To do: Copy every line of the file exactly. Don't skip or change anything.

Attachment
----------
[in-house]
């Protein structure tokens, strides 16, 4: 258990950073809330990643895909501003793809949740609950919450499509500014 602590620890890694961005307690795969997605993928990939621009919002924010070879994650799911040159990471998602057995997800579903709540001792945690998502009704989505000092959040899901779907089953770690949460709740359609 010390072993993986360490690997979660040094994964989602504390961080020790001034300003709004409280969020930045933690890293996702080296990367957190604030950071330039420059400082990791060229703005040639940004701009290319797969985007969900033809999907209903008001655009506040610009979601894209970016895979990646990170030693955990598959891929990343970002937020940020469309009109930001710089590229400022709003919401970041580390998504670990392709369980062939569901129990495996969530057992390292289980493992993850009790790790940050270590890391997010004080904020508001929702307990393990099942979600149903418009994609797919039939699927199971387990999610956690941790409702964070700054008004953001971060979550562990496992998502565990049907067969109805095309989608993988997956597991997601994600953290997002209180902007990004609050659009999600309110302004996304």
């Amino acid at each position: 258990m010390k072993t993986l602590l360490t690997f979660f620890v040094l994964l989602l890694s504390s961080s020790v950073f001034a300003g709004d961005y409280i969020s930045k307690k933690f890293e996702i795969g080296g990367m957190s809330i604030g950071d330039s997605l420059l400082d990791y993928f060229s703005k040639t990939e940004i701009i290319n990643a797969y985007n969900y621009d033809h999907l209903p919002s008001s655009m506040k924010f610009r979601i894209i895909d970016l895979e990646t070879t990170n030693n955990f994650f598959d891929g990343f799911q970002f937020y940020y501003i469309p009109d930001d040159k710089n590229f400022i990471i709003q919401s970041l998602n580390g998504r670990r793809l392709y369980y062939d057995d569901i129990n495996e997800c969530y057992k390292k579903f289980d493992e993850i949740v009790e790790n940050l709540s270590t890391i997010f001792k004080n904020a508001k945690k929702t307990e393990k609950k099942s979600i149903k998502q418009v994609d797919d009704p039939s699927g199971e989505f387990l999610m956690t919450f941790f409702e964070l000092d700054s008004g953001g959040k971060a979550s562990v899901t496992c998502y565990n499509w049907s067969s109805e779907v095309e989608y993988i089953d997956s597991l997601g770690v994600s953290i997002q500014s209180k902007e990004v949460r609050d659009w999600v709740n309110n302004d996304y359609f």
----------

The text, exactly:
[in-house]
């Protein structure tokens, strides 16, 4: 258990950073809330990643895909501003793809949740609950919450499509500014 602590620890890694961005307690795969997605993928990939621009919002924010070879994650799911040159990471998602057995997800579903709540001792945690998502009704989505000092959040899901779907089953770690949460709740359609 010390072993993986360490690997979660040094994964989602504390961080020790001034300003709004409280969020930045933690890293996702080296990367957190604030950071330039420059400082990791060229703005040639940004701009290319797969985007969900033809999907209903008001655009506040610009979601894209970016895979990646990170030693955990598959891929990343970002937020940020469309009109930001710089590229400022709003919401970041580390998504670990392709369980062939569901129990495996969530057992390292289980493992993850009790790790940050270590890391997010004080904020508001929702307990393990099942979600149903418009994609797919039939699927199971387990999610956690941790409702964070700054008004953001971060979550562990496992998502565990049907067969109805095309989608993988997956597991997601994600953290997002209180902007990004609050659009999600309110302004996304």
């Amino acid at each position: 258990m010390k072993t993986l602590l360490t690997f979660f620890v040094l994964l989602l890694s504390s961080s020790v950073f001034a300003g709004d961005y409280i969020s930045k307690k933690f890293e996702i795969g080296g990367m957190s809330i604030g950071d330039s997605l420059l400082d990791y993928f060229s703005k040639t990939e940004i701009i290319n990643a797969y985007n969900y621009d033809h999907l209903p919002s008001s655009m506040k924010f610009r979601i894209i895909d970016l895979e990646t070879t990170n030693n955990f994650f598959d891929g990343f799911q970002f937020y940020y501003i469309p009109d930001d040159k710089n590229f400022i990471i709003q919401s970041l998602n580390g998504r670990r793809l392709y369980y062939d057995d569901i129990n495996e997800c969530y057992k390292k579903f289980d493992e993850i949740v009790e790790n940050l709540s270590t890391i997010f001792k004080n904020a508001k945690k929702t307990e393990k609950k099942s979600i149903k998502q418009v994609d797919d009704p039939s699927g199971e989505f387990l999610m956690t919450f941790f409702e964070l000092d700054s008004g953001g959040k971060a979550s562990v899901t496992c998502y565990n499509w049907s067969s109805e779907v095309e989608y993988i089953d997956s597991l997601g770690v994600s953290i997002q500014s209180k902007e990004v949460r609050d659009w999600v709740n309110n302004d996304y359609f």